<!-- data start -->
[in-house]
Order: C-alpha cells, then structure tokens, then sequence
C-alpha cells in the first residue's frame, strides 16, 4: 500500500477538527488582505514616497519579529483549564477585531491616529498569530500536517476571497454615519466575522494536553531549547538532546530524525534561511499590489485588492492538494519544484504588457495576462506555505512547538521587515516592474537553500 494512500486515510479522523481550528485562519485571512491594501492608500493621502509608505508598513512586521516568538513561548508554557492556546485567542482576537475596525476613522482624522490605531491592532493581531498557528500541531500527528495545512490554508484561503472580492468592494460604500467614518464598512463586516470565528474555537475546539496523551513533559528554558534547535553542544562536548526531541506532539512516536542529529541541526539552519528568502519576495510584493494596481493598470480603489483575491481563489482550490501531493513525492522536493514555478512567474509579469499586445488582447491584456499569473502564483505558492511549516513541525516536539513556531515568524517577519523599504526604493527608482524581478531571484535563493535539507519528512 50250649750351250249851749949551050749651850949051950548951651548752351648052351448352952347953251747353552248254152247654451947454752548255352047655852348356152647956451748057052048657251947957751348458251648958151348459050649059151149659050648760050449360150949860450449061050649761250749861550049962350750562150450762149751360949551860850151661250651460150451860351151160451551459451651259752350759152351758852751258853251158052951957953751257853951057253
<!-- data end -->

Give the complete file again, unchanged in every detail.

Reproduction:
[in-house]
Order: C-alpha cells, then structure tokens, then sequence
C-alpha cells in the first residue's frame, strides 16, 4: 500500500477538527488582505514616497519579529483549564477585531491616529498569530500536517476571497454615519466575522494536553531549547538532546530524525534561511499590489485588492492538494519544484504588457495576462506555505512547538521587515516592474537553500 494512500486515510479522523481550528485562519485571512491594501492608500493621502509608505508598513512586521516568538513561548508554557492556546485567542482576537475596525476613522482624522490605531491592532493581531498557528500541531500527528495545512490554508484561503472580492468592494460604500467614518464598512463586516470565528474555537475546539496523551513533559528554558534547535553542544562536548526531541506532539512516536542529529541541526539552519528568502519576495510584493494596481493598470480603489483575491481563489482550490501531493513525492522536493514555478512567474509579469499586445488582447491584456499569473502564483505558492511549516513541525516536539513556531515568524517577519523599504526604493527608482524581478531571484535563493535539507519528512 50250649750351250249851749949551050749651850949051950548951651548752351648052351448352952347953251747353552248254152247654451947454752548255352047655852348356152647956451748057052048657251947957751348458251648958151348459050649059151149659050648760050449360150949860450449061050649761250749861550049962350750562150450762149751360949551860850151661250651460150451860351151160451551459451651259752350759152351758852751258853251158052951957953751257853951057253